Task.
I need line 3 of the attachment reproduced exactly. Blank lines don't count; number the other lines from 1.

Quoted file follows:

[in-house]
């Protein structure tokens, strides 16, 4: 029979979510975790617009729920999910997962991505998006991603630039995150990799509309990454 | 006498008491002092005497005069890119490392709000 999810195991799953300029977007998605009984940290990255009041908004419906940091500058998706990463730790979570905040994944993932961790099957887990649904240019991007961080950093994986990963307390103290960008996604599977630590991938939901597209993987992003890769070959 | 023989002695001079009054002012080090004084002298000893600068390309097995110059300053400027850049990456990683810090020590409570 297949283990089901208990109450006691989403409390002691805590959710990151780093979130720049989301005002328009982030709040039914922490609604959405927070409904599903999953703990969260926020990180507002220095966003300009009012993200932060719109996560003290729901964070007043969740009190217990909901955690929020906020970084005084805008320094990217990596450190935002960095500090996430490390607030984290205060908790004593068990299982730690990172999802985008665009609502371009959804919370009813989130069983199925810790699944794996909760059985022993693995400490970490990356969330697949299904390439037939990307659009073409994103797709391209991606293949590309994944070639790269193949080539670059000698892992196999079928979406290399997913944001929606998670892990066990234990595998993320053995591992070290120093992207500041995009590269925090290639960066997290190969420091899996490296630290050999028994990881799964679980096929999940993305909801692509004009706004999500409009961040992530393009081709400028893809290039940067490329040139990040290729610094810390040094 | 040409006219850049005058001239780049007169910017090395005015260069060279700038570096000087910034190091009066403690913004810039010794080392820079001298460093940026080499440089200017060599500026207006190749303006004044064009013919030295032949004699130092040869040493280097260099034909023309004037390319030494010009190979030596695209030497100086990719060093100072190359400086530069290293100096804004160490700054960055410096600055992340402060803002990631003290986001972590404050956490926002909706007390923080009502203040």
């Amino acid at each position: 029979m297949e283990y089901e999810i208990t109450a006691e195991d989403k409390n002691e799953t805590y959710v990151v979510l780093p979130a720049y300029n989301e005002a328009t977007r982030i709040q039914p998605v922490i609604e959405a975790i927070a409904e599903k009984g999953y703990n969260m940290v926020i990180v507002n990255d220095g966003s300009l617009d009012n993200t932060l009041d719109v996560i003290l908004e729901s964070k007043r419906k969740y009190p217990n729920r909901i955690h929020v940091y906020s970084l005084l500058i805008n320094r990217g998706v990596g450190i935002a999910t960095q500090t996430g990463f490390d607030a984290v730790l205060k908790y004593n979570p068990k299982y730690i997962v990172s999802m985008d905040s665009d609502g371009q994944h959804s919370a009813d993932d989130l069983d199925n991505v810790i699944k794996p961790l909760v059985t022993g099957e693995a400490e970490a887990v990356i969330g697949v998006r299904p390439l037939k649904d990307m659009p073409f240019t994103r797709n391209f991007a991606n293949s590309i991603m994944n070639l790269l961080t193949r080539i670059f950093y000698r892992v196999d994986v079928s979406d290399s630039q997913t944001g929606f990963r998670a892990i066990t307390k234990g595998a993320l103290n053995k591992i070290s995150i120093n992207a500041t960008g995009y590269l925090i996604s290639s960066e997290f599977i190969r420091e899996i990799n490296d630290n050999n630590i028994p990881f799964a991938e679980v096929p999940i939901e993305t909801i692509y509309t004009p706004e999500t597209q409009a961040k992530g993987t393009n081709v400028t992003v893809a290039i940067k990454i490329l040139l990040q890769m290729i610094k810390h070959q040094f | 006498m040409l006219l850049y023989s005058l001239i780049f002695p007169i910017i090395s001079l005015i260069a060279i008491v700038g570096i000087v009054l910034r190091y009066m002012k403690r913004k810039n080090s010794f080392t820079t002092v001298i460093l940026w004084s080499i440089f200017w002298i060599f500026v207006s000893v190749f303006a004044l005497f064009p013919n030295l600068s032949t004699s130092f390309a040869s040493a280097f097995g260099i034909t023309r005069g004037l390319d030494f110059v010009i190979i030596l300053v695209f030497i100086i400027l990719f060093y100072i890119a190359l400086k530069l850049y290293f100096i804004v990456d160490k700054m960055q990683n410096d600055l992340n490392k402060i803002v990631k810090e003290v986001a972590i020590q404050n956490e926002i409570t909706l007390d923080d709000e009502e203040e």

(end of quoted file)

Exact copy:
């Amino acid at each position: 029979m297949e283990y089901e999810i208990t109450a006691e195991d989403k409390n002691e799953t805590y959710v990151v979510l780093p979130a720049y300029n989301e005002a328009t977007r982030i709040q039914p998605v922490i609604e959405a975790i927070a409904e599903k009984g999953y703990n969260m940290v926020i990180v507002n990255d220095g966003s300009l617009d009012n993200t932060l009041d719109v996560i003290l908004e729901s964070k007043r419906k969740y009190p217990n729920r909901i955690h929020v940091y906020s970084l005084l500058i805008n320094r990217g998706v990596g450190i935002a999910t960095q500090t996430g990463f490390d607030a984290v730790l205060k908790y004593n979570p068990k299982y730690i997962v990172s999802m985008d905040s665009d609502g371009q994944h959804s919370a009813d993932d989130l069983d199925n991505v810790i699944k794996p961790l909760v059985t022993g099957e693995a400490e970490a887990v990356i969330g697949v998006r299904p390439l037939k649904d990307m659009p073409f240019t994103r797709n391209f991007a991606n293949s590309i991603m994944n070639l790269l961080t193949r080539i670059f950093y000698r892992v196999d994986v079928s979406d290399s630039q997913t944001g929606f990963r998670a892990i066990t307390k234990g595998a993320l103290n053995k591992i070290s995150i120093n992207a500041t960008g995009y590269l925090i996604s290639s960066e997290f599977i190969r420091e899996i990799n490296d630290n050999n630590i028994p990881f799964a991938e679980v096929p999940i939901e993305t909801i692509y509309t004009p706004e999500t597209q409009a961040k992530g993987t393009n081709v400028t992003v893809a290039i940067k990454i490329l040139l990040q890769m290729i610094k810390h070959q040094f | 006498m040409l006219l850049y023989s005058l001239i780049f002695p007169i910017i090395s001079l005015i260069a060279i008491v700038g570096i000087v009054l910034r190091y009066m002012k403690r913004k810039n080090s010794f080392t820079t002092v001298i460093l940026w004084s080499i440089f200017w002298i060599f500026v207006s000893v190749f303006a004044l005497f064009p013919n030295l600068s032949t004699s130092f390309a040869s040493a280097f097995g260099i034909t023309r005069g004037l390319d030494f110059v010009i190979i030596l300053v695209f030497i100086i400027l990719f060093y100072i890119a190359l400086k530069l850049y290293f100096i804004v990456d160490k700054m960055q990683n410096d600055l992340n490392k402060i803002v990631k810090e003290v986001a972590i020590q404050n956490e926002i409570t909706l007390d923080d709000e009502e203040e």